The US Army is planning to issue the Advanced Combat Uniform (ACU) in FY 2005. It consists of a coat and trousers made of non-ballistic material and are worn with a ballistic vest in a combat environment. It will have cloth receptacles in the elbow and knee areas of the garment to accept foam padding to reduce injury from blunt force trauma. This uniform is similar to previous versions as it provides no protection from low and high velocity projectiles and fragments caused by such weapons as roadside bombs, rocket propelled grenades, mortars and rockets. Because of the serious design shortcomings of the ACU, personnel will continue to suffer needless wounds, injuries and death.

My invention will correct the deficiencies of the ACU and provide personnel with a uniform that will help save their lives. I wore my invention while serving in Iraq in 2004 and it proved to be a valid concept. Depending on the protection level desired, and the size and type of ballistic and non-ballistic panels that are worn, this garment will add no more than 15 pounds to the weight of the equipment carried by the wearer.

U.S. Pat. No. 5,044,011 teaches the use of continuous soft panels of energy absorbent protective material to surround selected body areas. In order to protect the hinged areas of the body, such as elbows and knees, the panels protecting the non-hinged areas must also be worn. This design is not practical to be worn by personnel for extended periods of time, as it is too cumbersome and heavy as it weighs 25 to 30 pounds. It is also not suitable to be worn as a uniform by personnel in a non-lethal environment.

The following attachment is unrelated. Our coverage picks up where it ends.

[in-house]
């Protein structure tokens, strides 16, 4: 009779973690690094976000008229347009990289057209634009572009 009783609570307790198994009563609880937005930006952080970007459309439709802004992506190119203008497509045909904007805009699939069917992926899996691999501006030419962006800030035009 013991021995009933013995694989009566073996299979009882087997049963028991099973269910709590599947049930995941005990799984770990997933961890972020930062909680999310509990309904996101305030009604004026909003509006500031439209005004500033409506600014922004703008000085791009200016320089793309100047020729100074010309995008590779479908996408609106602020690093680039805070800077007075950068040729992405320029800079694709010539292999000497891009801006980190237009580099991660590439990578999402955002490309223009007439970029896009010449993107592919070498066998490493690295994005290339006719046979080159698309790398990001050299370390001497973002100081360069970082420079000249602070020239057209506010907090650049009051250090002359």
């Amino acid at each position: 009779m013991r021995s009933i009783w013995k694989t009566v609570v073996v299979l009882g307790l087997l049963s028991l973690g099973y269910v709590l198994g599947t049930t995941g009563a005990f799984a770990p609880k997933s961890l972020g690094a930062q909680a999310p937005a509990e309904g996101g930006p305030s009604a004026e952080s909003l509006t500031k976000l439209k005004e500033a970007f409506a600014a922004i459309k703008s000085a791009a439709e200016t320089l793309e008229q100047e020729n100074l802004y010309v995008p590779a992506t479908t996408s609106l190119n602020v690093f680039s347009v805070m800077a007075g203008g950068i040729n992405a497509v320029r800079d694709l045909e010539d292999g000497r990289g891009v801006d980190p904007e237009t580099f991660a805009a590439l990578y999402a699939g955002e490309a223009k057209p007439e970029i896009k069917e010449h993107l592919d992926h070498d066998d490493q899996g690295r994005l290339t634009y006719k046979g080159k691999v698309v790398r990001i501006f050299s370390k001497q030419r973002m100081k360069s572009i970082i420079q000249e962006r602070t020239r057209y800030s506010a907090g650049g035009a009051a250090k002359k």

U.S. Pat. No. 6,651,543 teaches the use of a lightweight flak vest. The vest provides no ballistic protection for the upper arms, elbows, lower back, hips and legs.

U.S. Pat. No. 5,060,314 teaches the use of a soft body armor jacket that only protects the neck, upper torso, shoulders, upper arms, and groin of the wearer. The jacket provides no ballistic protection for the elbows, lower back, hips and legs.

U.S. Pat. No. 5,398,340 teaches the use of a bullet resistant vest that is worn under the wearer's uniform. The vest provides no ballistic protection to the upper arms, elbows, lower back, hips, and legs.